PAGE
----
Three schools were admitted as Associates. This category is for schools that are new or may not yet meet the requirements for other levels. The Louisiana State University School of Library & Information Science is in Baton Rouge, LA, USA, and headed by Dr. Carol Barry. Sheffield Hallam University, Sheffield Business School is headed by Prof. Robert Wilson and located in Sheffield, UK. The  Soochow University Department of Archives and e-Government is headed by Dr. Bi Jianxin and located in SuZhou (Soochow), China.

    Visit the iSchools membership section for more on these and other schools in our worldwide membership, as well as instructions on how to apply.

  • 13 Apr 2020 22:46 | iSchools News (Administrator)

    Springer LNCS has announced that the papers proceedings for the recently concluded iConference 2020 are now available to the public. Scholars who were not able to participate in the conference can now preview and purchase the Full Research Papers and Short Research Papers proceedings on Springer LNCS.

    iConference 2020 took place March 23 – 27 in an all virtual format, made necessary by the coronavirus pandemic. More than 390 scholars and researchers took part.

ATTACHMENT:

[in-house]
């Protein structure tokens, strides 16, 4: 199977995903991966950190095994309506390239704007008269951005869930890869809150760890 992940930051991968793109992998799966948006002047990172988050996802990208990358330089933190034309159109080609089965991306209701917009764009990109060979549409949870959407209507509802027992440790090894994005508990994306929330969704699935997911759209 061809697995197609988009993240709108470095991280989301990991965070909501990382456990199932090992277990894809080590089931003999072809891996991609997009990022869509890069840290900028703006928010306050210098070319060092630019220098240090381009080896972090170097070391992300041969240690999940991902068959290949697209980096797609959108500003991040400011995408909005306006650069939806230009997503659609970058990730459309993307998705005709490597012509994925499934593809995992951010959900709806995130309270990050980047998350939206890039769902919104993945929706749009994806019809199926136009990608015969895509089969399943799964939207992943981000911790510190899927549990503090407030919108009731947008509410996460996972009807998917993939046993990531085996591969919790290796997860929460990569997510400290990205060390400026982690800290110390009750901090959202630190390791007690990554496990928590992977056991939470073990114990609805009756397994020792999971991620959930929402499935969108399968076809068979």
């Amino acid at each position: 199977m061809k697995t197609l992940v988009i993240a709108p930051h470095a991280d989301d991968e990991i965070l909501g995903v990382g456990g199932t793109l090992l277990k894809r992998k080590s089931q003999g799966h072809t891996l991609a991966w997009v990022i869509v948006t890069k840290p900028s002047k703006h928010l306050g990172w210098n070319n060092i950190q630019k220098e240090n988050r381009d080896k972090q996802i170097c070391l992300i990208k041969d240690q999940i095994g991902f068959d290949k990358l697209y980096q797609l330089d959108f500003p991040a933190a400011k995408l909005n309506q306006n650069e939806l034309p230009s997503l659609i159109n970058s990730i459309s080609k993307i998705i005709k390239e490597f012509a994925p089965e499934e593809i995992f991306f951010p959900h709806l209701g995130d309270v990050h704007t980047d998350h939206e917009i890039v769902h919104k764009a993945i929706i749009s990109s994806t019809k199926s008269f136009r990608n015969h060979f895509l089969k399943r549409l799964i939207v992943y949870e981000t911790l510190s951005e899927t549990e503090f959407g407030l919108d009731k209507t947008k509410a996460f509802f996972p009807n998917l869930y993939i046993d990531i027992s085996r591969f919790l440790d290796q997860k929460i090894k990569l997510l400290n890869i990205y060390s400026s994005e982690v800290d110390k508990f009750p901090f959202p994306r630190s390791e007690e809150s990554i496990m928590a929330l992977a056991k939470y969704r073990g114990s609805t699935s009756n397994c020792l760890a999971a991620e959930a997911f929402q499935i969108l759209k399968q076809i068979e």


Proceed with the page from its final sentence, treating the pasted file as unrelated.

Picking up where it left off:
In addition to the papers proceedings on Springer, the iConference 2020 posters proceedings and Visions papers are available in the open access IDEALS repository.

    The next event in the iConference series is iConference 2021, which takes place March 23 – 26, 2021 in Beijing, China. iConference 2021 is presented by the iSchools and hosted by the Renmin University School of Information Resource Management. Watch for the 2021 Call for Participation, coming in May of this year.

  • 9 Apr 2020 21:19 | iSchools News (Administrator)

    According to an article published by the University of Maryland College of Information Studies, the current COVID-19 pandemic has highlighted and intensified disparities in access to information and health disparities between various populations. One of the core factors underlying these health disparities are the varying degrees of accessibility of health information for various populations. Accessibility encompasses both physical and intellectual accessibility. While physical accessibility refers to whether information is physically obtainable, intellectual accessibility refers to whether information is understandable. 

    Information and information professionals (such as librarians) are instrumental in ensuring that every individual has access to the resources and opportunities that will enable them to optimize their ability to live a long and healthy life. Many different types of information-related factors influence this ability, including an individual’s awareness of, and access to, trustworthy health information; their awareness of, and their ability to articulate, their health-related information needs; their health literacy levels (which encompasses their ability to obtain, understand, and act on health information); and the strategies they use to seek out, evaluate, and benefit from health information.